Vegas can be the perfect place to hang a shingle, but it can also be the recipe for a hot mess. Before setting up shop there, weigh the options.
Starting a Business in Las Vegas: Get to Know the Financial Incentives
Although Nevada has been facing a budget gap, the notable lack of taxes makes it an inviting place for starting a business or opening a branch. There is no corporate income tax, no personal income tax, no franchise tax on income, no inheritance tax, no gift tax, no unitary tax, and no estate tax. Instead, the state relies on a gaming tax.
Kevin Lustig is the director of tax services in Las Vegas for the business consulting firm RSM McGladrey. 'I'm looking at something I put together for businesses that are considering moving here versus other states,' he says. 'In California, the income tax is anywhere from 1 to 9.3 percent. For corporations it's 8.84 percent. Here it's zero.' Sales and property taxes are competitive with other states.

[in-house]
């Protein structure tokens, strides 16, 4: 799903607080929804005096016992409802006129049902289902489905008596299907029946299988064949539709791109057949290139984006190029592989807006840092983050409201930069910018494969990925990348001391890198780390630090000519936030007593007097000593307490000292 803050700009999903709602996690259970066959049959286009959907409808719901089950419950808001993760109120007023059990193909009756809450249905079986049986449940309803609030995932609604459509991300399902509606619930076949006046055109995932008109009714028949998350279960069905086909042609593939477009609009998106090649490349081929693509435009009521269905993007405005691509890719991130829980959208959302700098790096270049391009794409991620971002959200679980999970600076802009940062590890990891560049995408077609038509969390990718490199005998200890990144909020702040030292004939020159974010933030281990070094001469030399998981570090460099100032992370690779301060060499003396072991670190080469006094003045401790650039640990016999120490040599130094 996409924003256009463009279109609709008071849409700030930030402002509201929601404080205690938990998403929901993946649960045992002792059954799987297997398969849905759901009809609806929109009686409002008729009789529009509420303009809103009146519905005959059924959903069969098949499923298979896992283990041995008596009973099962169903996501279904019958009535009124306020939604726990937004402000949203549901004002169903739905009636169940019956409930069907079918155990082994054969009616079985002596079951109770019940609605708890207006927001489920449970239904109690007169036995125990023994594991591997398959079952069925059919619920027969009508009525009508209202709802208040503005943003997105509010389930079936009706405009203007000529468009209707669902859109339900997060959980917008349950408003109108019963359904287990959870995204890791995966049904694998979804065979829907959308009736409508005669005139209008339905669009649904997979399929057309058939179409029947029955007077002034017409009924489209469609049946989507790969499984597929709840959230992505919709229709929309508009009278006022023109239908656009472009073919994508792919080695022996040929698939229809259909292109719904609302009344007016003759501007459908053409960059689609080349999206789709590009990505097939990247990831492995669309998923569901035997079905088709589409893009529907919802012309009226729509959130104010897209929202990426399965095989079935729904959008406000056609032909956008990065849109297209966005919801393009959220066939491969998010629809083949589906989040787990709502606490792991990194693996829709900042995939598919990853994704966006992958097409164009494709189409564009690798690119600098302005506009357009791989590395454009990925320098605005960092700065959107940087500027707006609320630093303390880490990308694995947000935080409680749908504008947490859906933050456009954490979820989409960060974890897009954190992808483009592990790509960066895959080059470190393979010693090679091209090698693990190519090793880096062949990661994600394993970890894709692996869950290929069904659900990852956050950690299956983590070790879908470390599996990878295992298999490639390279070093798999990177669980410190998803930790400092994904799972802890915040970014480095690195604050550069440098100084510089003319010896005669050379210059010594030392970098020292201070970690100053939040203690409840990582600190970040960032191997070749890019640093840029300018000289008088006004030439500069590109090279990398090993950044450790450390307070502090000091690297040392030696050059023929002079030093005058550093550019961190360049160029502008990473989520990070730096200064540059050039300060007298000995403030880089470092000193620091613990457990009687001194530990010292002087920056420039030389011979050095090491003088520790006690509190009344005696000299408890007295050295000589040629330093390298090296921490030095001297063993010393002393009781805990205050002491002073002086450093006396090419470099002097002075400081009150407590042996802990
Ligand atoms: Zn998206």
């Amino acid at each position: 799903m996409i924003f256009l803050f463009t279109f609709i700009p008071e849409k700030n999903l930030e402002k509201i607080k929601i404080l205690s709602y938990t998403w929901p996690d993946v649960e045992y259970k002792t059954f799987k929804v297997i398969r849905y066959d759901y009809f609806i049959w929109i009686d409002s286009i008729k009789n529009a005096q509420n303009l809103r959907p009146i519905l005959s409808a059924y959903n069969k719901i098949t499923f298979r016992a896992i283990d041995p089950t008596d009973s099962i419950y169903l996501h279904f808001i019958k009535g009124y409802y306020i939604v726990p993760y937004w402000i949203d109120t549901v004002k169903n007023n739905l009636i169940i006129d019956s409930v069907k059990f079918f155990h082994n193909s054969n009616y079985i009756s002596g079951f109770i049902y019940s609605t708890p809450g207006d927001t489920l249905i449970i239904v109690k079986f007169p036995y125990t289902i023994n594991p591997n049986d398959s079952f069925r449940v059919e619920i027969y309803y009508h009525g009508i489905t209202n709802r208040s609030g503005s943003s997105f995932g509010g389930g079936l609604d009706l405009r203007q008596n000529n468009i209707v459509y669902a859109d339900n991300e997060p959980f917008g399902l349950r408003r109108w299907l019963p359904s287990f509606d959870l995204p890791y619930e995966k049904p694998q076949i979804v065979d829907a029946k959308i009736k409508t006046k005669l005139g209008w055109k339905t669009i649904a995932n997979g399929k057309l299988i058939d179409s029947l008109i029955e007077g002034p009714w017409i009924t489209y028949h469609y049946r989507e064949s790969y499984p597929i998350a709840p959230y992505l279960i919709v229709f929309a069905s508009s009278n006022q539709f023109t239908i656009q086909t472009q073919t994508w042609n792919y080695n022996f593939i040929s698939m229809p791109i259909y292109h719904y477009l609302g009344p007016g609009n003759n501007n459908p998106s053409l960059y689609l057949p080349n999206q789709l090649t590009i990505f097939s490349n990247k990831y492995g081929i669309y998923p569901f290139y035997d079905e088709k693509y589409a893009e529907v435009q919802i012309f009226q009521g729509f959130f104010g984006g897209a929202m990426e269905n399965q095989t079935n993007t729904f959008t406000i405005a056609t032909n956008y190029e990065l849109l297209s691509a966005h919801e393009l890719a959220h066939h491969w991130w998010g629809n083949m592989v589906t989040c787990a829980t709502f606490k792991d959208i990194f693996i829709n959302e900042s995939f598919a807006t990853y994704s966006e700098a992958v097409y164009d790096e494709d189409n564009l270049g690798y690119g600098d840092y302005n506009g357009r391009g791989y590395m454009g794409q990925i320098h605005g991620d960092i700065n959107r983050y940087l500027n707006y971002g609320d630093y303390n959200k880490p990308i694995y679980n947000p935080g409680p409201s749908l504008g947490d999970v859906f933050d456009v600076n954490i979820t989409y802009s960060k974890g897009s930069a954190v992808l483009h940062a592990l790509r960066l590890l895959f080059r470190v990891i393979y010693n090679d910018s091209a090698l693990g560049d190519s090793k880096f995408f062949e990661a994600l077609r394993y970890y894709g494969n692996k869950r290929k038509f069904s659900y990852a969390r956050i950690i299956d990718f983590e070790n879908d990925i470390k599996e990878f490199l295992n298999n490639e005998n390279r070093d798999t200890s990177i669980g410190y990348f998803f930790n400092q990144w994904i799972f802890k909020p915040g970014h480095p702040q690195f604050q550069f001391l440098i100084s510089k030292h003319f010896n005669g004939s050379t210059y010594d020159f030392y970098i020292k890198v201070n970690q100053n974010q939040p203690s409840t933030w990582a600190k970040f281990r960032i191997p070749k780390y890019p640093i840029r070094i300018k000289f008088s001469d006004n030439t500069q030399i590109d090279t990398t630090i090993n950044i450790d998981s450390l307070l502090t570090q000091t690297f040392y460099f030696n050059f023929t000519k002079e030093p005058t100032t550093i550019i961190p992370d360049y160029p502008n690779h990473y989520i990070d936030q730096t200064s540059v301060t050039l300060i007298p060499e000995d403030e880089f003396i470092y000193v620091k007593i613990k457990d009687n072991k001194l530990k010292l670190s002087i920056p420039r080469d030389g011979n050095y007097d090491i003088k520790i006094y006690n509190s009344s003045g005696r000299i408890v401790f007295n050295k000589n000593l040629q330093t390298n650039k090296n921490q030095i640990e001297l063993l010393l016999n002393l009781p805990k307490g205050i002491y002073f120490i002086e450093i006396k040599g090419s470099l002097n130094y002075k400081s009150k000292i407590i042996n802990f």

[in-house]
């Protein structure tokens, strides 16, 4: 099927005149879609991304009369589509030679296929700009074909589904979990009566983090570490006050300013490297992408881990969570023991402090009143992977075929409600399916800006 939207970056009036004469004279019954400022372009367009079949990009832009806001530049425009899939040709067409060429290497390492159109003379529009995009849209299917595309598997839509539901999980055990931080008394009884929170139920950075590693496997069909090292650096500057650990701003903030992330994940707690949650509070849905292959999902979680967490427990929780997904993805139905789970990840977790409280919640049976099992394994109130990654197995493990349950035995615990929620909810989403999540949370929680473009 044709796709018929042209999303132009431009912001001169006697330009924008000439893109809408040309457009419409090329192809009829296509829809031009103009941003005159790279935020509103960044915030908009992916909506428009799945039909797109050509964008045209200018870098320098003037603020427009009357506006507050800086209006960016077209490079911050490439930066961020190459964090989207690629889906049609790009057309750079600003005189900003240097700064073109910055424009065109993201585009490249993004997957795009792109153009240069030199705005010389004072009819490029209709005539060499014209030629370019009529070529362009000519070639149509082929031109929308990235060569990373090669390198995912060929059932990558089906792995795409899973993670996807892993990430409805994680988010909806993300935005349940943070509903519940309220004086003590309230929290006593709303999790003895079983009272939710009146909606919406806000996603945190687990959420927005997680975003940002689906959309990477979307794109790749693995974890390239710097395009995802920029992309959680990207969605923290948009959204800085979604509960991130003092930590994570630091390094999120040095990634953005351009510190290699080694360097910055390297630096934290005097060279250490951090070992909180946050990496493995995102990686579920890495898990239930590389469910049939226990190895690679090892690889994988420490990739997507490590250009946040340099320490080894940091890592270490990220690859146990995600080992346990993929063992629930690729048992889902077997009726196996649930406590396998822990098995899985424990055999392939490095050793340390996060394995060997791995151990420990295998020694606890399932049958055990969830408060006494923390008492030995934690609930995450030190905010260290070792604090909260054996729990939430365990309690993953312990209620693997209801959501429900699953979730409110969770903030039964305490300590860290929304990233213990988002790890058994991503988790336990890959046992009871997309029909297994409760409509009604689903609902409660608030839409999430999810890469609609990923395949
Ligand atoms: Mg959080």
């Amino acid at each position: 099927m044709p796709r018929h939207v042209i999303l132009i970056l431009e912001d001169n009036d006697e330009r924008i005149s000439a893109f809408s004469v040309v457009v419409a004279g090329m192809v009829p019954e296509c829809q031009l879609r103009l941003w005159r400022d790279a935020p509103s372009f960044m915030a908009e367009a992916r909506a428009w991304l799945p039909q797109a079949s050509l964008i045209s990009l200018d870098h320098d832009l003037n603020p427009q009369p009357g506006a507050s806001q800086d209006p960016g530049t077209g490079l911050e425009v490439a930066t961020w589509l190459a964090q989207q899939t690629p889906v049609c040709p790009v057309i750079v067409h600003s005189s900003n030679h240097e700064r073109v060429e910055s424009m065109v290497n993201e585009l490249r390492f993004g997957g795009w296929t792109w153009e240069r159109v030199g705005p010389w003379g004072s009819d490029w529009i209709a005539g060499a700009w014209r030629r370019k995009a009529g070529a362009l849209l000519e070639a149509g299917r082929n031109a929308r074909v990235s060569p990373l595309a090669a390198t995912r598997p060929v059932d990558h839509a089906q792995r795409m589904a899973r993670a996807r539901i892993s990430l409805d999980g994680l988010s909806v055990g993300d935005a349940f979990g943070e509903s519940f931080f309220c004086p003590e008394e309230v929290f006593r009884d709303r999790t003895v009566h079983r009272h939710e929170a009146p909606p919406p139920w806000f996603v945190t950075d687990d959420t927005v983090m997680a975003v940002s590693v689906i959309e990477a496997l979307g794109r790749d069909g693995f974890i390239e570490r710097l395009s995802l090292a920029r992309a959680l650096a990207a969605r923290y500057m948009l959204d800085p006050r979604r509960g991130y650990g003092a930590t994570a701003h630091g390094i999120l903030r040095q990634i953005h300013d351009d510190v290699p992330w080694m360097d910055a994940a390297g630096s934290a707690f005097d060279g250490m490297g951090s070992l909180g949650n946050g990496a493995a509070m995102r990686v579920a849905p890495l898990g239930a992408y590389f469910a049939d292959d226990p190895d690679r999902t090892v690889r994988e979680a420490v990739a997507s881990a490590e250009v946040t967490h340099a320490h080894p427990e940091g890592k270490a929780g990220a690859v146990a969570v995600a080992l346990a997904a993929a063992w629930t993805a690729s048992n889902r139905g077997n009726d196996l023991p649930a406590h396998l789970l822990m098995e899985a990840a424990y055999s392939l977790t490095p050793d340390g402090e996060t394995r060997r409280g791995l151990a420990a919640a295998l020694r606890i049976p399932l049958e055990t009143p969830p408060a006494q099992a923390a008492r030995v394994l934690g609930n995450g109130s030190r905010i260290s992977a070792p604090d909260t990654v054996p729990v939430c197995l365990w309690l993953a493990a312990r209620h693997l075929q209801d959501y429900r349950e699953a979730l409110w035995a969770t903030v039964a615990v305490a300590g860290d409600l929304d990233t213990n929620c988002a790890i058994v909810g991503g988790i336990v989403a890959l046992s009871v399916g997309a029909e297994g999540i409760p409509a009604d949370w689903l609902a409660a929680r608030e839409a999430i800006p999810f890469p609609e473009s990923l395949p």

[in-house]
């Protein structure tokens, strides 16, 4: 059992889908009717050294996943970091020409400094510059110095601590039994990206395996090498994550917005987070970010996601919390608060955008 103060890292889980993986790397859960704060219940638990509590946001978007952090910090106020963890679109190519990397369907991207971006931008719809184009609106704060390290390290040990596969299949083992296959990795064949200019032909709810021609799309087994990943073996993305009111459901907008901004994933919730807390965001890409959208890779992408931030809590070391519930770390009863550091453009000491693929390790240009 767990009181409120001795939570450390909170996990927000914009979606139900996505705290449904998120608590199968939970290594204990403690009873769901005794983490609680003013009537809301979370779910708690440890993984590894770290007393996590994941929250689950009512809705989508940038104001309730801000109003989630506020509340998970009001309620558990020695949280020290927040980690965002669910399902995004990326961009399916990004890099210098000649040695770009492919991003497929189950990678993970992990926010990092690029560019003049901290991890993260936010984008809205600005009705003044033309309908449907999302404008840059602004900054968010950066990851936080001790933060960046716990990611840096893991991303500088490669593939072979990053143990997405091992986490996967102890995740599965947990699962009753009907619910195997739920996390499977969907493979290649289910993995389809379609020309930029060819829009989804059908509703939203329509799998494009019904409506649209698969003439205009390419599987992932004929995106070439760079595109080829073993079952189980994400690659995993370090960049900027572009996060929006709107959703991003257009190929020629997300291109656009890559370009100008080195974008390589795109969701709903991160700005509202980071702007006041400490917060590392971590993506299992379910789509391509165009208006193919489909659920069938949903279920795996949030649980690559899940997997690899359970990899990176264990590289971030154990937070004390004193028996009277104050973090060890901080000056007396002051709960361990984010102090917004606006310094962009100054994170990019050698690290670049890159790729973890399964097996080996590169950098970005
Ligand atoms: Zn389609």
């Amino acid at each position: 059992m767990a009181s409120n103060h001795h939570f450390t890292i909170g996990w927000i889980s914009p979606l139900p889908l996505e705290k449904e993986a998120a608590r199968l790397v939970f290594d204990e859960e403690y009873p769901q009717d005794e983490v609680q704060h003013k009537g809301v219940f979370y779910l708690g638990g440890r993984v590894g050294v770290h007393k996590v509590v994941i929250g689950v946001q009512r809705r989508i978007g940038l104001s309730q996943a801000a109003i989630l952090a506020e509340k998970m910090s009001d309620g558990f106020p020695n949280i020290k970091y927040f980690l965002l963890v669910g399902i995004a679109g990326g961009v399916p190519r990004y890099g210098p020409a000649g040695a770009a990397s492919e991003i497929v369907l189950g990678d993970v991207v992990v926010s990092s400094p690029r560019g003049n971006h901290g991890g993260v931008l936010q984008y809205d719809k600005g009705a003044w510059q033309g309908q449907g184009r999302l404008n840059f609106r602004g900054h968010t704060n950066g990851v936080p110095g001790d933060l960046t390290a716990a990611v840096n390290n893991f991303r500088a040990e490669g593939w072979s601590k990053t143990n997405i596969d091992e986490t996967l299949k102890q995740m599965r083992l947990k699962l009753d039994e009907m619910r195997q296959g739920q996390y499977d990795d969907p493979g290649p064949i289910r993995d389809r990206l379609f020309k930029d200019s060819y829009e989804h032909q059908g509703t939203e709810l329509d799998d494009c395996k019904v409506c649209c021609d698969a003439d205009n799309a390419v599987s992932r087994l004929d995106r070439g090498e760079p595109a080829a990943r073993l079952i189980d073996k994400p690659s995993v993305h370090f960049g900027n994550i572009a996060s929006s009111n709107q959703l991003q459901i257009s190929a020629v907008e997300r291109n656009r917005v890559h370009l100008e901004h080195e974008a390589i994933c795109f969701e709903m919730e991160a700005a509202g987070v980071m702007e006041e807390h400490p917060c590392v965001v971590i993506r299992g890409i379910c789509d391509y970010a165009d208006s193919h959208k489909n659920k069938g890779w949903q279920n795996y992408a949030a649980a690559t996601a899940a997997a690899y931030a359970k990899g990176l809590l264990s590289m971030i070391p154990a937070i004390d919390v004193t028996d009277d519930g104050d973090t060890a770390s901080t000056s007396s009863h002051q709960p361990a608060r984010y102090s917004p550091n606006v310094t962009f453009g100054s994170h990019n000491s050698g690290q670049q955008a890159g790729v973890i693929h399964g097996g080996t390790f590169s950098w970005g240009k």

The result is that businesses relocate here. Tony Hsieh originally started Zappos.com in San Francisco, for example, but moved the operations to Las Vegas because the pool of workers was already oriented around customer service, and the city was so much more affordable.
Diversifying the business community in Las Vegas is such a top priority for economic development that a nongaming operation will likely qualify for an array of free or low-cost services. The Nevada Small Business Development Center, a business assistance program located at the University of Nevada, offers free services that include help developing a business plan, getting licensed, and incorporated. Hollingsworth says the Nevada Development Authority can set up roundtables to help new businesses get oriented. 'An incredible company with jobs and high wages -; if necessary we can get the governor to show up.'